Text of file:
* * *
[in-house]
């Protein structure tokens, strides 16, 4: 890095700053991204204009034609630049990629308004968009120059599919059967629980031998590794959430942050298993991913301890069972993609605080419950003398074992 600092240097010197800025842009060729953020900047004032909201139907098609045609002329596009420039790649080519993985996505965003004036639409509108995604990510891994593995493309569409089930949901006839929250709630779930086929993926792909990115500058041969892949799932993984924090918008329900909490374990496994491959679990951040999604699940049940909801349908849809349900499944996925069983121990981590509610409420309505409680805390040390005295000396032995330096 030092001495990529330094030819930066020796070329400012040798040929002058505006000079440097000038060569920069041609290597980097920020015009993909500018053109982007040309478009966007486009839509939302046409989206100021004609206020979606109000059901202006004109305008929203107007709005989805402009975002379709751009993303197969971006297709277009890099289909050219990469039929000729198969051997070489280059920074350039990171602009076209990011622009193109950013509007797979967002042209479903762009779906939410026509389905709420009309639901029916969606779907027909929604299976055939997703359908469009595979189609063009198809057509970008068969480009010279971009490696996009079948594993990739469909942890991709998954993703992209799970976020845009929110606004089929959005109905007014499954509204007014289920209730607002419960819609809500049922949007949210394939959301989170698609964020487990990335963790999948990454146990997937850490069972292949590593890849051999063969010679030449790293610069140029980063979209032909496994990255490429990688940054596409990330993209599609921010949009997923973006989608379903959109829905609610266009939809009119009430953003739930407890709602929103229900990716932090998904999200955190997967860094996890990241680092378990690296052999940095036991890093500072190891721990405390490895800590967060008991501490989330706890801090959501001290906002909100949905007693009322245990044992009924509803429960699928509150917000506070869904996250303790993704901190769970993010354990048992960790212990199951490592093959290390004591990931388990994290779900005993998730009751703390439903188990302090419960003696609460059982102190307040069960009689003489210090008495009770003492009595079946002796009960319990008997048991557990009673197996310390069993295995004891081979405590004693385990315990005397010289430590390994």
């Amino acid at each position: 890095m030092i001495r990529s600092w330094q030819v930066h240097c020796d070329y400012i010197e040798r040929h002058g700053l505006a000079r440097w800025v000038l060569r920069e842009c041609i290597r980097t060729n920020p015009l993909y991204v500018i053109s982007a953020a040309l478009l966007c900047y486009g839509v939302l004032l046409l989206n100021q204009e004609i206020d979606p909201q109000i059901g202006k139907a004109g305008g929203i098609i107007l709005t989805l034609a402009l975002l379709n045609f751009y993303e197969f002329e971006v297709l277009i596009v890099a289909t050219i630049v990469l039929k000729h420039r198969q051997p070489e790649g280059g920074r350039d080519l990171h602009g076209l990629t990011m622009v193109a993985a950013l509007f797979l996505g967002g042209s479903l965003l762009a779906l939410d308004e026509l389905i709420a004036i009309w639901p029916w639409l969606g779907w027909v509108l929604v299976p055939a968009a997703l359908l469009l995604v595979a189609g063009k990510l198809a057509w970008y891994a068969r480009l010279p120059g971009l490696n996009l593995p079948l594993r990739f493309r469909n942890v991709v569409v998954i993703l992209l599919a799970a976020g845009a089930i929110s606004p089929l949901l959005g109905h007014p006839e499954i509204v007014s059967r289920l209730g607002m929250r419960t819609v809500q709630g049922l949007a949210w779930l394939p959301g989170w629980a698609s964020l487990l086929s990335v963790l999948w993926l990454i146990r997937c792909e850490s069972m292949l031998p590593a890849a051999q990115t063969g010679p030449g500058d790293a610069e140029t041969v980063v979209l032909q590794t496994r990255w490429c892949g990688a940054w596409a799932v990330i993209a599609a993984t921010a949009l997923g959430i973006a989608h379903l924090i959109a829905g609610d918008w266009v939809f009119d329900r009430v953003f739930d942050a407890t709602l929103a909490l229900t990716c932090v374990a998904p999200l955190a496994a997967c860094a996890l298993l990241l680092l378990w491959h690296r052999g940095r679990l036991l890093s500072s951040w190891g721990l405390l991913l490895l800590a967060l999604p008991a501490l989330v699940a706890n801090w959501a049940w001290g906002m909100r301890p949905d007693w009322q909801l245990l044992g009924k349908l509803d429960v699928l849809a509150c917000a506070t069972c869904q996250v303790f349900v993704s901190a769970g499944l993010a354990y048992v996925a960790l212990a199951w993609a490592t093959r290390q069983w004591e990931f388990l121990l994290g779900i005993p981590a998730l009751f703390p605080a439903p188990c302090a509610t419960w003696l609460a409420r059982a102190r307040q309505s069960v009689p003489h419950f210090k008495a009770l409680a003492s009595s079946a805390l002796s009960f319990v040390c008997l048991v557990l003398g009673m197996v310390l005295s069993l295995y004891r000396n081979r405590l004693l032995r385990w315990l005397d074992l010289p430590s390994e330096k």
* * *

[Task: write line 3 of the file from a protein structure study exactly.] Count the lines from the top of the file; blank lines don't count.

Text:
């Amino acid at each position: 890095m030092i001495r990529s600092w330094q030819v930066h240097c020796d070329y400012i010197e040798r040929h002058g700053l505006a000079r440097w800025v000038l060569r920069e842009c041609i290597r980097t060729n920020p015009l993909y991204v500018i053109s982007a953020a040309l478009l966007c900047y486009g839509v939302l004032l046409l989206n100021q204009e004609i206020d979606p909201q109000i059901g202006k139907a004109g305008g929203i098609i107007l709005t989805l034609a402009l975002l379709n045609f751009y993303e197969f002329e971006v297709l277009i596009v890099a289909t050219i630049v990469l039929k000729h420039r198969q051997p070489e790649g280059g920074r350039d080519l990171h602009g076209l990629t990011m622009v193109a993985a950013l509007f797979l996505g967002g042209s479903l965003l762009a779906l939410d308004e026509l389905i709420a004036i009309w639901p029916w639409l969606g779907w027909v509108l929604v299976p055939a968009a997703l359908l469009l995604v595979a189609g063009k990510l198809a057509w970008y891994a068969r480009l010279p120059g971009l490696n996009l593995p079948l594993r990739f493309r469909n942890v991709v569409v998954i993703l992209l599919a799970a976020g845009a089930i929110s606004p089929l949901l959005g109905h007014p006839e499954i509204v007014s059967r289920l209730g607002m929250r419960t819609v809500q709630g049922l949007a949210w779930l394939p959301g989170w629980a698609s964020l487990l086929s990335v963790l999948w993926l990454i146990r997937c792909e850490s069972m292949l031998p590593a890849a051999q990115t063969g010679p030449g500058d790293a610069e140029t041969v980063v979209l032909q590794t496994r990255w490429c892949g990688a940054w596409a799932v990330i993209a599609a993984t921010a949009l997923g959430i973006a989608h379903l924090i959109a829905g609610d918008w266009v939809f009119d329900r009430v953003f739930d942050a407890t709602l929103a909490l229900t990716c932090v374990a998904p999200l955190a496994a997967c860094a996890l298993l990241l680092l378990w491959h690296r052999g940095r679990l036991l890093s500072s951040w190891g721990l405390l991913l490895l800590a967060l999604p008991a501490l989330v699940a706890n801090w959501a049940w001290g906002m909100r301890p949905d007693w009322q909801l245990l044992g009924k349908l509803d429960v699928l849809a509150c917000a506070t069972c869904q996250v303790f349900v993704s901190a769970g499944l993010a354990y048992v996925a960790l212990a199951w993609a490592t093959r290390q069983w004591e990931f388990l121990l994290g779900i005993p981590a998730l009751f703390p605080a439903p188990c302090a509610t419960w003696l609460a409420r059982a102190r307040q309505s069960v009689p003489h419950f210090k008495a009770l409680a003492s009595s079946a805390l002796s009960f319990v040390c008997l048991v557990l003398g009673m197996v310390l005295s069993l295995y004891r000396n081979r405590l004693l032995r385990w315990l005397d074992l010289p430590s390994e330096k």